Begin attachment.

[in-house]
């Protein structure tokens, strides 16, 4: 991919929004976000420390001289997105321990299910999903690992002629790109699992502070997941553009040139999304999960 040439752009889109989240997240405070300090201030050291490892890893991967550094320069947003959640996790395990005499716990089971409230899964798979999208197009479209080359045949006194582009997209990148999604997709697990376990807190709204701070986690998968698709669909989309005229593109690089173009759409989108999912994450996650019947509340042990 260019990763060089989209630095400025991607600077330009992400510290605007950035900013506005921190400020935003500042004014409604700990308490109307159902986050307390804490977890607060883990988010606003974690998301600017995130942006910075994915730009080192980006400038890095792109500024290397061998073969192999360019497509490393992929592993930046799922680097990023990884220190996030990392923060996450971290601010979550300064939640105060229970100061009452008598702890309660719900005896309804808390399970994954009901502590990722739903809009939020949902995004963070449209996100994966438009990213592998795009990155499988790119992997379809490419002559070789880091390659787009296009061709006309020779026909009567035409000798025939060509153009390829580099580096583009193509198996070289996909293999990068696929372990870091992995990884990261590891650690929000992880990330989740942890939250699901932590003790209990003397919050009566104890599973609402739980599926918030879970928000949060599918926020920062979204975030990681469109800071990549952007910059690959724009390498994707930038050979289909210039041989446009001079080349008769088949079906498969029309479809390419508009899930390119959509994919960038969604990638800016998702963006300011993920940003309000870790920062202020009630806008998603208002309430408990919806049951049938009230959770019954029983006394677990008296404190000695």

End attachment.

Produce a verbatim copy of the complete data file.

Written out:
[in-house]
């Protein structure tokens, strides 16, 4: 991919929004976000420390001289997105321990299910999903690992002629790109699992502070997941553009040139999304999960 040439752009889109989240997240405070300090201030050291490892890893991967550094320069947003959640996790395990005499716990089971409230899964798979999208197009479209080359045949006194582009997209990148999604997709697990376990807190709204701070986690998968698709669909989309005229593109690089173009759409989108999912994450996650019947509340042990 260019990763060089989209630095400025991607600077330009992400510290605007950035900013506005921190400020935003500042004014409604700990308490109307159902986050307390804490977890607060883990988010606003974690998301600017995130942006910075994915730009080192980006400038890095792109500024290397061998073969192999360019497509490393992929592993930046799922680097990023990884220190996030990392923060996450971290601010979550300064939640105060229970100061009452008598702890309660719900005896309804808390399970994954009901502590990722739903809009939020949902995004963070449209996100994966438009990213592998795009990155499988790119992997379809490419002559070789880091390659787009296009061709006309020779026909009567035409000798025939060509153009390829580099580096583009193509198996070289996909293999990068696929372990870091992995990884990261590891650690929000992880990330989740942890939250699901932590003790209990003397919050009566104890599973609402739980599926918030879970928000949060599918926020920062979204975030990681469109800071990549952007910059690959724009390498994707930038050979289909210039041989446009001079080349008769088949079906498969029309479809390419508009899930390119959509994919960038969604990638800016998702963006300011993920940003309000870790920062202020009630806008998603208002309430408990919806049951049938009230959770019954029983006394677990008296404190000695």